A month after the surgeries, Alec still has not regained sensation in his back legs and he likely will remain paralyzed for the rest of his life. The underlying cause of this rupture is Intervertebral Disc Disease (IVDD), which is more common in small dogs, especially dachsunds, but not unheard of in German shepherds. Unfortunately, everything is more difficult when this happens to a large dog. If they do recover it takes longer and obviously it is more difficult to care for them; they can’t be lifted up and carried everywhere like small dogs. I am trying really hard not to injure myself (especially my back) in the process of caring for him! Since I could not return home, we have temporarily moved into a vacant office on the ground floor at ALDF, which as most of you know is 45 miles north of SF, and have been crashing here for a little over 3 weeks, me on my air mattress, Ali on his bed, a small table for my laptop, and a lot of microwave dinners. This is where we work, eat, sleep and everything in between while he recovers from surgery. I have been looking for a new place since we cannot go back home to SF. There is a very slight chance he could eventually regain some motor function with physical therapy but, even with the best case scenario, this won’t happen anytime soon. Some paralyzed dogs develop what is called “reflex” or “spinal” walking even if they can’t feel their back legs, but one study I read said the average time for this ability to emerge was 9 months. I am doing physical therapy with him to encourage these and other local reflexes to develop and we are also in the process of ordering a cart, or doggie wheelchair, which will help with his therapy and of course, allow him to get around once again on walks. Apparently even bigger dogs can do really well in carts, and they have all-terrain type wheels that allow them to go on trails, the beach, and even the snow.

One of the biggest challenges has been dealing with Alec’s bladder, which I have to manually express several times a day. Bladder expression is not easy to learn to do correctly, especially with a big dog, but it is very important (if not emptied completely the risk of infection skyrockets). But we are managing. It is no exaggeration to say my life has completely turned upside down in the last month. There have been a lot of challenges with learning to take care of a 65 pound paraplegic dog, not to mention being temporarily homeless, but my friends and family have been wonderfully supportive and I am so lucky to work for a great organization like ALDF so that I even HAD the option of moving into my office. Not many workplaces would allow that! Most importantly as far as I am concerned, Ali is in good spirits and has been an amazingly good sport throughout this ordeal. I am very excited to eventually get him out and about in his new cart, which we will be ordering from Eddie’s Wheels: http://www.eddieswheels.com/. The first picture on the homepage is a German shepherd in a cart, in case you are wondering what he will look like with his wheels. 😉 Another friend is in the process of building a website for Ali and I will keep y’all posted. Some folks have expressed interest in donating to Ali’s fund and so the website will serve as a place where people can contribute to his ongoing medical care, rehabilitation, and especially his cart (they are expensive, of course, and I am maxed out with around $16,000 in debt right now just from the two weeks he was hospitalized! Oh, how I wish I were exaggerating). Please think good thoughts for us! I am still hoping for the best.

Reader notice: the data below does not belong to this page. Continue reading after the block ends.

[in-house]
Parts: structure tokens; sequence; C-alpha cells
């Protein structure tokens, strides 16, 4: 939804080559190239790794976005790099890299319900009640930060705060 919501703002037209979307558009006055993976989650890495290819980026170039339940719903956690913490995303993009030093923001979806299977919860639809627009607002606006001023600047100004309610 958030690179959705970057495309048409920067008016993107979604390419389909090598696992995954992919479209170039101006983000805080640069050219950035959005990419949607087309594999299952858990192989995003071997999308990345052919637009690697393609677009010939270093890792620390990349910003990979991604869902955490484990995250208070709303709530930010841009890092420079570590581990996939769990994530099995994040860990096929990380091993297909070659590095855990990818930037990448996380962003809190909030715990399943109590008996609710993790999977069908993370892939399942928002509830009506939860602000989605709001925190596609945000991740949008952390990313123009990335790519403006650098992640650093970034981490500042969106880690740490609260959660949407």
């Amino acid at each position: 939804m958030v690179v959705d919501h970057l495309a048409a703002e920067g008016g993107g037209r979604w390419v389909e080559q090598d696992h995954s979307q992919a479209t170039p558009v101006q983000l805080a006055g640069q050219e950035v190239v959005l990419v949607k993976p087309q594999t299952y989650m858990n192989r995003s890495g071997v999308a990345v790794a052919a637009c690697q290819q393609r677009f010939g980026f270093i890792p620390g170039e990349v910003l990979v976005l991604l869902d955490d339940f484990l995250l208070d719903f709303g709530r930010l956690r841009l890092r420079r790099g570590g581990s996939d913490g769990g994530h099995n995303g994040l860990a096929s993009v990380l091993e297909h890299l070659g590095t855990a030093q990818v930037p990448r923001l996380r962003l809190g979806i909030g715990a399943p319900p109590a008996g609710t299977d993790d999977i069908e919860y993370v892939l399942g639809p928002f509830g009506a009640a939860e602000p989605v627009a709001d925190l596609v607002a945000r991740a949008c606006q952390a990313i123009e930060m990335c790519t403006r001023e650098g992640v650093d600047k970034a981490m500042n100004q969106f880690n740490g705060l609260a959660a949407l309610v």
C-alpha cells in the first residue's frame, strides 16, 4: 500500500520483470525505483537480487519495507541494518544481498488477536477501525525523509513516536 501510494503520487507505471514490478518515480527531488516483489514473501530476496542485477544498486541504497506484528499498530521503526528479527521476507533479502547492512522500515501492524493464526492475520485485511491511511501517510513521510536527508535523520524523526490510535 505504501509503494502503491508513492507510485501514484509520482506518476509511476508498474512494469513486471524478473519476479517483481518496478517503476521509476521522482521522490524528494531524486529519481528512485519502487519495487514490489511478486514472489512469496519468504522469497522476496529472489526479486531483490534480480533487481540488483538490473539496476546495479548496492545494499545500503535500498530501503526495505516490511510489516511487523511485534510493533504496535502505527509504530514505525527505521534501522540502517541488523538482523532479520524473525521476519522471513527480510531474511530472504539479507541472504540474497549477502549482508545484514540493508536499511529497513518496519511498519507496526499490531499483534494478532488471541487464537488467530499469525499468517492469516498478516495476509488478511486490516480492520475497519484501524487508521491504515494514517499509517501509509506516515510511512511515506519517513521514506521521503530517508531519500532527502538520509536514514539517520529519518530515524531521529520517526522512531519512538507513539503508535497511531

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Filed under $$$, Bladder Expression/Urination, Doggie Wheelchair, Paralysis, Relocating, Spinal Surgery